The Access and Assistance bill establishes frameworks for industry assistance to law enforcement and intelligence agencies in relation to encryption technologies, extends the powers of law enforcement and intelligence agencies to obtain covert computer access warrants and to collect evidence from electronic devices under warrant remotely, and enables ASIO to require a person with knowledge of a computer or a computer system to provide assistance that is reasonable and necessary to gain access to data on a device that is subject to an ASIO warrant. The final stages of the PJCIS inquiry into the bill were reportedly rushed so that the bill could be dealt with before the parliament adjourned for the year. Its report on the evening of 5 December made 17 recommendations, 173 government amendments were passed in the House the following morning, and the bill passed the Senate without further amendment that evening. Additional opposition amendments circulated in the Senate did not proceed. The amendments made by the bill were referred back to the PJCIS for review by 3 April 2019, while the resultant Act was assented to on 8 December and commenced operation the following day.
The Access and Assistance bill, the Home Affairs bill and several others were considered in the Senate under a limitation of debate (see below).
Among the other government bills passed by the Senate was a bill to strengthen protections for corporate and financial sector whistleblowers, the catalyst for which may be found in amendments to the Fair Work (Registered Organisations) Amendment Bill 2016 and an undertaking given by the government to former Senator Nick Xenophon in November 2016 to consider implementing the same level of protection across the corporate and public sectors. The bill is yet to be considered by the House.
The Senate also agreed, without debate, not to insist on its amendments to the Fair Work Amendment (Repeal of 4 Yearly Reviews and Other Measures) Bill 2017. The amendments, made in December 2017, inserted a schedule dealing with penalty rates. The government indicating at the time that it could not support the bill in that form (see Bulletin 321).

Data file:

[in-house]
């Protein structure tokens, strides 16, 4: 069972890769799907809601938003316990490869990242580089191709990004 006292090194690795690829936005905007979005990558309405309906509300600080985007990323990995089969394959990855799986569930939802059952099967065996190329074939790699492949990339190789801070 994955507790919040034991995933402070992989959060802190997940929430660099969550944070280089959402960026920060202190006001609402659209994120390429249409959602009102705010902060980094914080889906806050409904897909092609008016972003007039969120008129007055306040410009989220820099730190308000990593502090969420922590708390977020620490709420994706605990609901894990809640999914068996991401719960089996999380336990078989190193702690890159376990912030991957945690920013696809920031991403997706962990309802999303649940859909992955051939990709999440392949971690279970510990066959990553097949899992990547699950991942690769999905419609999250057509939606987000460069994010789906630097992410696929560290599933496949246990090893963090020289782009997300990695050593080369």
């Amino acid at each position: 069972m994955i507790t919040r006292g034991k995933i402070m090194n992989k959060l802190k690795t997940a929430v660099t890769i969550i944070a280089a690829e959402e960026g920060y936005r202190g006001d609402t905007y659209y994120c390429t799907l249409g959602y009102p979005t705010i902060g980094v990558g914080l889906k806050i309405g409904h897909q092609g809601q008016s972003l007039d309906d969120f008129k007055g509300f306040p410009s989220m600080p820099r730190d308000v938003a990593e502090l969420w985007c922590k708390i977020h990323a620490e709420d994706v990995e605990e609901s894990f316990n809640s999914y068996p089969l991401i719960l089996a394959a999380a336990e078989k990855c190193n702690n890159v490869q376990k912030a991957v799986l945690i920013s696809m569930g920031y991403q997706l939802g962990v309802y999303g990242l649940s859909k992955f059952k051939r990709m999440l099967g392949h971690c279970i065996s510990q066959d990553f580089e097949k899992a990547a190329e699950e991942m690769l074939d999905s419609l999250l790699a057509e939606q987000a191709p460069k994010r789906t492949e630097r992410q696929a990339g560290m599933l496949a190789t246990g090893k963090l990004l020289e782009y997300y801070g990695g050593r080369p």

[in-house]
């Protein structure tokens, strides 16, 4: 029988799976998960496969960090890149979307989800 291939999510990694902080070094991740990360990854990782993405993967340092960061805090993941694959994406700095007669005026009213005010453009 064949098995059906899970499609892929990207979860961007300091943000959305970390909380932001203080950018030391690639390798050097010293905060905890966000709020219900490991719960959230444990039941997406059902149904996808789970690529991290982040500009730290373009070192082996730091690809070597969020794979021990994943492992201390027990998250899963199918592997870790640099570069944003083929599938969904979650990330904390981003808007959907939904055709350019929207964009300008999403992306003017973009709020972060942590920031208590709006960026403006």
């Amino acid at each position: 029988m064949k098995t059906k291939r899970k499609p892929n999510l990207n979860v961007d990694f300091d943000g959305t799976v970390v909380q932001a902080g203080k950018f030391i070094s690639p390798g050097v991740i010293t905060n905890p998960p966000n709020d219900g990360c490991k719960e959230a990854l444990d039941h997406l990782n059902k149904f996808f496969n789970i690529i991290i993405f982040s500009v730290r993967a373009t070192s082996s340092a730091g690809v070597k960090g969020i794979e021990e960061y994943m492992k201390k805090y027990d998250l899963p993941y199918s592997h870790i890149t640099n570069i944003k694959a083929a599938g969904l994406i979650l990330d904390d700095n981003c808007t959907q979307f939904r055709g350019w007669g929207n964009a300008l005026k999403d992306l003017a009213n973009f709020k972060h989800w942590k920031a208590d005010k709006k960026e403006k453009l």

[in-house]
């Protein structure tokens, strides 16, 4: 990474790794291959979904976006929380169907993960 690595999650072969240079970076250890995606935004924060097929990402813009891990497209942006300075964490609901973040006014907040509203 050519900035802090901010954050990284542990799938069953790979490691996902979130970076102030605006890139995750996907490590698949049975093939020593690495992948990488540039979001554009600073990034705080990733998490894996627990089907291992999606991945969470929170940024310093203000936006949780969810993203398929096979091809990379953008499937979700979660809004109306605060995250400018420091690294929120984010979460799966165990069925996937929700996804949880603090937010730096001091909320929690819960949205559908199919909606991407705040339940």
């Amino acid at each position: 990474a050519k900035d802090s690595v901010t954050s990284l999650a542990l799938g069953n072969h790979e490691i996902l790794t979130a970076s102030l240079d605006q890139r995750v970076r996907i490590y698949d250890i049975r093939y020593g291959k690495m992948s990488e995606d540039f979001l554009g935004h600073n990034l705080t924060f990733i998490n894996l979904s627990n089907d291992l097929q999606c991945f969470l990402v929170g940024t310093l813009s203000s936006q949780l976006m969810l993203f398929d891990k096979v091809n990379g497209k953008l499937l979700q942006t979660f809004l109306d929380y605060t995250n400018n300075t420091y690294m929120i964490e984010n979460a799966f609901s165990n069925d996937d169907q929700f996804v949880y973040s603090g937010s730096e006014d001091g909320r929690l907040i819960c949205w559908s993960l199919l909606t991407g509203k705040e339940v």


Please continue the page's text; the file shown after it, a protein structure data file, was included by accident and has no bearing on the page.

An opposition bill to remove discrimination against students on the basis of their sexual orientation, gender identity or intersex status was debated over several days, but ultimately referred to a Legal and Constitutional Affairs committee inquiry for report by 11 February 2019.
On 18 October 2018, the Senate took the rare step of voting a bill down at the first reading stage, which is usually a formality (see Bulletin 329). The Senate took the same approach to another bill introduced by the same senator on 26 November.
Bills proposing different anti-corruption mechanisms, including an integrity commission and parliamentary standards commissioner, were introduced by crossbench members in each House and referred to Senate committees for inquiry. The reporting date of 5 April 2019 puts consideration of the bills beyond the likely final sitting day for the current parliament. Meanwhile, the House of Representatives informed the Senate by message on 26 November that it had agreed to the Senate’s resolution calling for the establishment of an anti-corruption commission (see Bulletin 330).
Considering bills under a limitation of debate
The standing orders provide for a deliberate, staged process for the consideration of bills. It is open to the Senate to set that process aside by imposing a time limit for debate on specified bills, sometimes called a ‘guillotine’: see Odgers’ Australian Senate Practice, under Limitation of debate - urgent bills.
The guillotine procedure under standing order 142 is technically available only to ministers, whose declaration that a bill is ‘urgent’ initiates the process. If the Senate agrees to a motion that a bill should be considered urgent, a minister may move to allocate time for debate. However, variants have developed over the past dozen years, allowing any senator to initiate ‘time management’ motions. Such motions may be initiated by leave, pursuant to notice, or after a suspension of standing orders. The allocation of time for debate is typically built in to the motion, which specifies that the procedures in so.142 apply.
Once in place, these arrangements may be overridden by a subsequent decision of the Senate to deal with a bill in a different way. So, for instance, a second reading amendment proposing to refer a bill to a committee (and thereby defer further consideration) is in order. A motion to vary or override a guillotine may also be initiated by leave or a suspension of standing orders.